Plant Now: Astilbes


If you find astilbes in your garden centre, plant some now. They are superb cut flowers with fluffy plumes in pink (as seen here), white, red or mauve. They’ll grow in sun or shade, with plumes appearing in spring and summer. They do best in cool summers, which is why you see more of them down south. In all cases, though, they like plenty of moisture.

If you prefer to grow by seed, you can get them from Kings Seeds and Egmont Seeds.

In this bouquet you can also see red peonies, red roses, white dahlias and the red berries of hypericum.

Spring blooms

soft-elegant-wedding-bouquet-ideaselegant-spring-wedding-colors-ideasspring arrangement
Such beauty in one bouquet. These spring arrangements include a mix of pretty pastels and look as though they’ve been plucked straight from the garden. The main flowers in the top two images include tulips, roses, clematis and astilbes.

Astilbes produce their fluffy blooms from spring through summer, with plants growing best in part shade and moist soil. The silver-felted leaves look to be Senecio cineraria ‘Cirrus’. Unfortunately, as far as I know, we don’t have this plant in NZ.

The bottom arrangement includes dogwood branches, hellebores, ranunculi and purple lilac. Such a delicious spring mix.

Images via  Once Wed (top and middle) and The Knot (bottom photo).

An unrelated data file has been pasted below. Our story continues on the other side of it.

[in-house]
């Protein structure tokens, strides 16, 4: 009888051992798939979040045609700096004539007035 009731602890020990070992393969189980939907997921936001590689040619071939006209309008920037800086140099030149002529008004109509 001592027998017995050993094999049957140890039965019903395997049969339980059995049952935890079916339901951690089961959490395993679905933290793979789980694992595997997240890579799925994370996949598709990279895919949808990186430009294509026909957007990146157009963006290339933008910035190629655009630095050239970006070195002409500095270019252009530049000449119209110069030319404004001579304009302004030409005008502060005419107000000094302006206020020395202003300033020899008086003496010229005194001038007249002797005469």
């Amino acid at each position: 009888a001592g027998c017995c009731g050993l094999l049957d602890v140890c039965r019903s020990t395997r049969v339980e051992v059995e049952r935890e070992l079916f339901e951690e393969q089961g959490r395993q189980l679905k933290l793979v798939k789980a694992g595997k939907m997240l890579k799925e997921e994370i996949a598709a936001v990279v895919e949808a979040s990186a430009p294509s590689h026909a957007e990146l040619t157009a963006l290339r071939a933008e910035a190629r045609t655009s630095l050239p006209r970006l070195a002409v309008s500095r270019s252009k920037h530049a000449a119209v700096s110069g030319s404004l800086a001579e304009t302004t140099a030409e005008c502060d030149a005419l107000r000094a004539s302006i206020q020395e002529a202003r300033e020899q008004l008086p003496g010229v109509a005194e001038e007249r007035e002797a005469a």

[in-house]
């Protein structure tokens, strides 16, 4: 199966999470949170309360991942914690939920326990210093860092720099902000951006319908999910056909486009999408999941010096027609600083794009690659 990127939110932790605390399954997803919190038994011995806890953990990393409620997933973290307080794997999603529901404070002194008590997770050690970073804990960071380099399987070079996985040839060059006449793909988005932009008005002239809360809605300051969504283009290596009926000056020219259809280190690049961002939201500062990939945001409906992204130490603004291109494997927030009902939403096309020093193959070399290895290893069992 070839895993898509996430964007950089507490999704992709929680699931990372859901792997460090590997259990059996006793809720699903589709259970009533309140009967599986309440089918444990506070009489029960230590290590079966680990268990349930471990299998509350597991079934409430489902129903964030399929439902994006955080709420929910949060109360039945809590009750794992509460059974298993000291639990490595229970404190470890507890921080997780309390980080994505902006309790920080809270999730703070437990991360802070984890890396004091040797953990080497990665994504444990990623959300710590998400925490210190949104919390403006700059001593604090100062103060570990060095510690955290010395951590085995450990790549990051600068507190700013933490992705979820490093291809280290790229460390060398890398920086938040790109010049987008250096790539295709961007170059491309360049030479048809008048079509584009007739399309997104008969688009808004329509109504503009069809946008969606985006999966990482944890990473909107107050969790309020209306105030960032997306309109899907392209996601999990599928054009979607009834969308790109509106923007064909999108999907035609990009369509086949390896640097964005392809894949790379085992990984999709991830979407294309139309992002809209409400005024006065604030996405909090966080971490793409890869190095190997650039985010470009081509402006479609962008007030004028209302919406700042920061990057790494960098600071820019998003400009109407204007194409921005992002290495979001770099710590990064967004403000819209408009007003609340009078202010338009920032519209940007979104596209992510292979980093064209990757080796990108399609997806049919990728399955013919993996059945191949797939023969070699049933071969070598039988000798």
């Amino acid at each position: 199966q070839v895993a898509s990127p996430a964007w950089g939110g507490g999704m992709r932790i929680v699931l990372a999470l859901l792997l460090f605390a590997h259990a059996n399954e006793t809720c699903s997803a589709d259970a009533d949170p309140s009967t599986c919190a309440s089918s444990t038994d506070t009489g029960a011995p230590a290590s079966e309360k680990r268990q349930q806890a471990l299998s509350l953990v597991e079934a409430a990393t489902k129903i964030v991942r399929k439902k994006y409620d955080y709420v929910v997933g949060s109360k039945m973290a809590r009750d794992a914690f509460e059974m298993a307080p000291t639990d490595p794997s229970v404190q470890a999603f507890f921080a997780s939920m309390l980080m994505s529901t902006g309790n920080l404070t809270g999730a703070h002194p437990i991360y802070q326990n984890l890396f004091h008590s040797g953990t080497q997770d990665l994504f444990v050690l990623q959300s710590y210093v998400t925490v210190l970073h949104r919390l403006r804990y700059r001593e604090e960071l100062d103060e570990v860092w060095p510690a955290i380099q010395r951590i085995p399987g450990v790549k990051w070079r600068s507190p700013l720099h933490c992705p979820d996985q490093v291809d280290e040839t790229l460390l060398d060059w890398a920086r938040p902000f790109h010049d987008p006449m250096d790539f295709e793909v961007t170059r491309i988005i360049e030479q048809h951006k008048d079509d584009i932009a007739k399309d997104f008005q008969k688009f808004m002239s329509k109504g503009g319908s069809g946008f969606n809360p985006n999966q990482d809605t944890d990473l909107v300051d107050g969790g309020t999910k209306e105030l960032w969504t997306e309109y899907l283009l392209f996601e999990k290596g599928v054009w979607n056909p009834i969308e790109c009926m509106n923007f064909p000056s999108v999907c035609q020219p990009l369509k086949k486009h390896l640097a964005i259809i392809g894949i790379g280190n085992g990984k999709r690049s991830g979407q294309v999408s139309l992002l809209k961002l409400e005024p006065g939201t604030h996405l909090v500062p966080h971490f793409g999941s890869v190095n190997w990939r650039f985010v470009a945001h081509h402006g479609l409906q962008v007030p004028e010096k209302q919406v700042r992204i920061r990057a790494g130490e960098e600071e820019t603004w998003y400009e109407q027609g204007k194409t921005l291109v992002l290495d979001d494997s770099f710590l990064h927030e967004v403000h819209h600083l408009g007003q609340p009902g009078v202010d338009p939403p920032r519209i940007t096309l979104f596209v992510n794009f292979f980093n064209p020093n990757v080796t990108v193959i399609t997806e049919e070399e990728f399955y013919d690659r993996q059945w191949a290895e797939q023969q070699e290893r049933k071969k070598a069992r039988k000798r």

A case for baskets and boxes

basket of roses
Box of astilbes
I could kick myself for the number of baskets I’ve thrown out over the years. They come and go out of fashion, but right now they’re super hot in garden design. They make excellent (if temporary) herb planters and they marry well with colourful annuals like pansies and stock. They make a lovely ‘vase’ too – especially when roses are in the mix. Wooden boxes are equally hot, as you can see in the above creation. Both arrangements are by the talented Susan from Florali. The design with the basket is from here and the wooden box creation is from here.

Plant Now: Astilbes


Astilbes are great cut flowers that will grow in sun or shade, but in areas with hot summers they’re best grown in part shade. Their fluffy plumes can be white, red, pink or mauve  and appear in spring and summer. You can use the flower heads in fresh arrangements, or dry them for prolonged use. Just stand them in a vase with about 3cm of water and let the vase dry out. You can buy seeds from Kings Seeds and Egmont Seeds.

This gorgeous photo comes from Style Me Pretty.